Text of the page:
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NMBILN
Tropical Cyclone Intensity Scale
Category Sustained winds
Super Typhoon ≥ 185 km/h
Severe Typhoon 150 - 184 km/h
Typhoon 118 - 149 km/h
Severe Tropical Storm 88 - 117 km/h
Tropical Storm 63 - 87 km/h
Tropical Depression ≤ 62 km/h

The National Meteorology Bureau of the Imaginary Lands of Nicholas (NMBILN) maintains and enforces a tropical cyclone scale to better forecast and warn the public of a tropical cyclone's intensity and potential impact on land. The scale is heavily based on the Japanese Meteorology Agency and Hong Kong Observatory's Tropical Cyclone Scale. The scale, namely the NMBILN scale, features 6 categories, and classification is based on the maximum sustained wind speed of the tropical cyclone. A 10-minute average is taken for classification purposes.

The NMBILN monitors and makes forecasts for any tropical cyclone developing in the northern hemisphere, between 150°E and 120°W, and this basin is named the Imaginary Lands of Nicholas Basin. This overlaps a significant portion of the Western Pacific Typhoon Basin and the Eastern Pacific Hurricane Basin. However, according to the scale, the name "Typhoon" is used for all cyclones formed in the Imaginary Lands of Nicholas Basin, as opposed to "Hurricanes" (which are normally used east of the International Date Line on 180°W). This is done so in favour of the more densely-populated side of the continent closer to Japan, and the frequency and intensity of tropical cyclones are stronger in the western side compared to the eastern side. Tropical cyclones rarely affect the kingdom's eastern side (closer towards the US).

In conjunction with the NMBILN scale, the Saffir - Simpson scale is also used to conform with the National Hurricane Centre and the Joint Typhoon Warning Centre for the United States.

This system is not to be confused with the Tropical cyclone warning signal, where this system forecasts for the wind speed affecting a particular location and its possible damage, rather than the maximum wind speed of the storm.

CategoriesEdit

Tropical DepressionEdit

Tropical Depression (Traditional Chinese: 熱帶低氣壓), abbreviated as T.D., is designated for storms possessing tropical cyclone characteristics, with centre maximum sustained wind speed rated as "strong" per the Beaufort Scale (41 - 62 km/h). However, it is possible (and has occurred before) for NMBILN to assign a storm the status "Tropical Depression" below this threshold wind speed if NMBILN decides that the storm has "demonstrated sufficient tropical cyclone characteristics". A tropical depression usually lacks an eye, and is just a collection of thundershowers and disturbed weather.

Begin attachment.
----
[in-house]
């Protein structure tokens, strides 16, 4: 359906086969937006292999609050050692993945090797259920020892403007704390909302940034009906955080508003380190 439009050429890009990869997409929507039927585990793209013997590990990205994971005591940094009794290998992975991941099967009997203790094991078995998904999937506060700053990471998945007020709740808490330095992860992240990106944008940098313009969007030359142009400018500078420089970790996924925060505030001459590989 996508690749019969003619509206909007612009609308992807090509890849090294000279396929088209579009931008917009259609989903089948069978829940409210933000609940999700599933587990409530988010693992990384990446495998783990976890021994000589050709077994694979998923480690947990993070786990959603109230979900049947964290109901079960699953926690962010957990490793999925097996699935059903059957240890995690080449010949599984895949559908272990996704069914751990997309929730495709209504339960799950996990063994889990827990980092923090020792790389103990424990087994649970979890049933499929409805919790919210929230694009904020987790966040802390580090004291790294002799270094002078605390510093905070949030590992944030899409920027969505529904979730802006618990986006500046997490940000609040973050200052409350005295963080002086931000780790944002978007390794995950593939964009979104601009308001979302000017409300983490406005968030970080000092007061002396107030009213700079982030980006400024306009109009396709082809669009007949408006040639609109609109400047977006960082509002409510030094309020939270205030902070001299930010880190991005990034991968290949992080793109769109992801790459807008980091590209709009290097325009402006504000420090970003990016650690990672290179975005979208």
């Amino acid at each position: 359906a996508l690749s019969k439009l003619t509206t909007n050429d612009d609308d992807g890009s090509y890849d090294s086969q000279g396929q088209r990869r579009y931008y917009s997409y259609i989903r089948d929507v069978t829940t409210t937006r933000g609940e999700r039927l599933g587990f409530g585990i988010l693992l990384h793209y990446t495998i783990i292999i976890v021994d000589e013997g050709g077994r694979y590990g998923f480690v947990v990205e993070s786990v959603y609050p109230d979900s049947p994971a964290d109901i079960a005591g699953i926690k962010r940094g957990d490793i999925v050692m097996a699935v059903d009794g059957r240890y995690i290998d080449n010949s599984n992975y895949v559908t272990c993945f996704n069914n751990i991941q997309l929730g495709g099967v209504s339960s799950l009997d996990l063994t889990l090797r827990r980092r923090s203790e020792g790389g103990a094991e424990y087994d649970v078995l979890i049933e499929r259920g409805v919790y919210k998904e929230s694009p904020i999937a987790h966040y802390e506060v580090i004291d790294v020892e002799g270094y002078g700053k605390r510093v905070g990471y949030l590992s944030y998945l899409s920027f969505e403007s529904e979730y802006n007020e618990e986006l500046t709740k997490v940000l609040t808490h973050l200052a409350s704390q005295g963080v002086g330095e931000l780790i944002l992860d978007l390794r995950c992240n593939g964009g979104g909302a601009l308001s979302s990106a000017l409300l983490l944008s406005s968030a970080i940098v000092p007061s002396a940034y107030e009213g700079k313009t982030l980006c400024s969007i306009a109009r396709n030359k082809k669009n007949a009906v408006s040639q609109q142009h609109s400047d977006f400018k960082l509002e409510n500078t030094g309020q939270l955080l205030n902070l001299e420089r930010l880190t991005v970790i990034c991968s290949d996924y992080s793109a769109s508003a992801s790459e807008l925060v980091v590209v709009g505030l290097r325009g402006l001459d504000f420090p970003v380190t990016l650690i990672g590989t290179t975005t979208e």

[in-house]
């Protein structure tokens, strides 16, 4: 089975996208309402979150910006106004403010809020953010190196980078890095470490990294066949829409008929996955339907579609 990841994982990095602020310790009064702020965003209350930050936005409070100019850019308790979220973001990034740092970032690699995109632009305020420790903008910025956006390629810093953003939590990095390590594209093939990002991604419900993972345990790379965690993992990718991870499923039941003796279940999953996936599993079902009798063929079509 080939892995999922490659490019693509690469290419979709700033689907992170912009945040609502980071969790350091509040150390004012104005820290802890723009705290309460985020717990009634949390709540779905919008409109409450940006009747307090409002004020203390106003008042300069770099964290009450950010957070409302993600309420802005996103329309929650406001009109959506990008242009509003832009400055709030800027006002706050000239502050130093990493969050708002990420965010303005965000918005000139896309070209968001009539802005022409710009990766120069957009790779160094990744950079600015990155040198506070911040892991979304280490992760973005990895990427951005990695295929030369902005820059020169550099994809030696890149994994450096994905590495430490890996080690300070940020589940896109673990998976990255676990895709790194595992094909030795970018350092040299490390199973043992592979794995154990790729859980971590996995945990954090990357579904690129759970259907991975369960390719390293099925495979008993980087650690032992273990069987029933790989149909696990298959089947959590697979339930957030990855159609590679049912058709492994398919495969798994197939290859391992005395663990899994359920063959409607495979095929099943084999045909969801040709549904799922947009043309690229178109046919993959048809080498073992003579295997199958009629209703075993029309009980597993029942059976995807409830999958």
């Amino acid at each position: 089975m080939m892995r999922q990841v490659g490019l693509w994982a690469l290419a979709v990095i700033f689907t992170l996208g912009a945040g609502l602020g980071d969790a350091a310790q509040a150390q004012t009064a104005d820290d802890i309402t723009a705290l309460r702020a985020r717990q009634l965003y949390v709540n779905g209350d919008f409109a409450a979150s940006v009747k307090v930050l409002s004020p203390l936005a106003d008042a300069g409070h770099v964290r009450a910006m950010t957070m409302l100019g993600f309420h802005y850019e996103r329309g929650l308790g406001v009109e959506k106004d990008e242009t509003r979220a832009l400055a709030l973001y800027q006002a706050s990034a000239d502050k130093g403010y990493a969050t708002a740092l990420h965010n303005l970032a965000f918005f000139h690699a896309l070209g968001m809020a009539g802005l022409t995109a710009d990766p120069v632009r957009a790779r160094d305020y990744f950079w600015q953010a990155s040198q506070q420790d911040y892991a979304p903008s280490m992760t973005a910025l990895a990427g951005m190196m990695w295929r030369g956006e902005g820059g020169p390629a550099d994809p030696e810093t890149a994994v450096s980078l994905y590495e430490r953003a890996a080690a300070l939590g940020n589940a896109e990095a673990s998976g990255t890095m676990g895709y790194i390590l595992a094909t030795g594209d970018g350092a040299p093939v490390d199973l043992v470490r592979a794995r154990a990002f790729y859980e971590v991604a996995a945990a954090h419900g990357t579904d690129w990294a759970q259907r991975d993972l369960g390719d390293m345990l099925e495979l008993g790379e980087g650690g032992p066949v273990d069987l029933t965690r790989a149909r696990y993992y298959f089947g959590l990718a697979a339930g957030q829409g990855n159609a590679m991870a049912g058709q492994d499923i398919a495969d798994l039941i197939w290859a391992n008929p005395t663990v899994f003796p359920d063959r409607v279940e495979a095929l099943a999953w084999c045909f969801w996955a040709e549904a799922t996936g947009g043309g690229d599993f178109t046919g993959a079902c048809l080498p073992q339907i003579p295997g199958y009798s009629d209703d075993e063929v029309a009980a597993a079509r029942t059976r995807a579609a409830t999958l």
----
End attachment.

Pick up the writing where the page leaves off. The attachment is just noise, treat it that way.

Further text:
Usually, when a storm is born (and started to become a tropical cyclone), this is the first stage the storm will be classified into (there has been cases where storms are directly classified as "tropical storm" due to implosive intensification). Storms are usually numbered at this stage, starting from 001, based on the number of storms occurred that year. They will remained unnamed (but numbered) until it further intensifies.

Tropical depressions that make direct hit usually will trigger a No. 03 Strong Wind Signal.png Signal No. 3 Strong Winds for the locale.

Tropical StormEdit

Tropical Storm (Traditional Chinese: 熱帶風暴), abbreviated as T.S., is designated for tropical cyclones with sustained wind speed classified as "Gale" under the Beaufort scale (63 - 87 km/h). This type of storm usually evolves from a tropical depression.

When promoted to this stage, NMBILN will remove its number designation, if any, from the previous tropical depression status, and re-assigns it a name.

Such storm making a direct hit will trigger any type of No. 8 Northeast Gale or Storm Signal.pngNo. 8 Southeast Gale or Storm Signal.pngNo. 8 Northwest Gale or Storm Signal.pngNo. 8 Southwest Gale or Storm Signal.png Signal No. 8 Gale or Storm for the locale, depending on the direction of winds.

Severe Tropical StormEdit

Severe Tropical Storm (Traditional Chinese: 強烈熱帶風暴), abbreviated as S.T.S., is designated for tropical cyclones with sustained wind speed classified as "Storm" under the Beaufort Scale (88 - 117 km/h). It is the last stage before it evolves into a typhoon given ideal conditions.

Such storm making a direct hit will normally trigger any type of No. 8 Northeast Gale or Storm Signal.pngNo. 8 Southeast Gale or Storm Signal.pngNo. 8 Northwest Gale or Storm Signal.pngNo. 8 Southwest Gale or Storm Signal.png Signal No. 8 Gale or Storm for the locale. However, if the storm appears to be intensifying, or with a sustained wind speed on the higher end of the threshold, a No. 09 Increasing Gale or Storm Signal.png Signal No. 9 Increasing Gale or Storm maybe issued.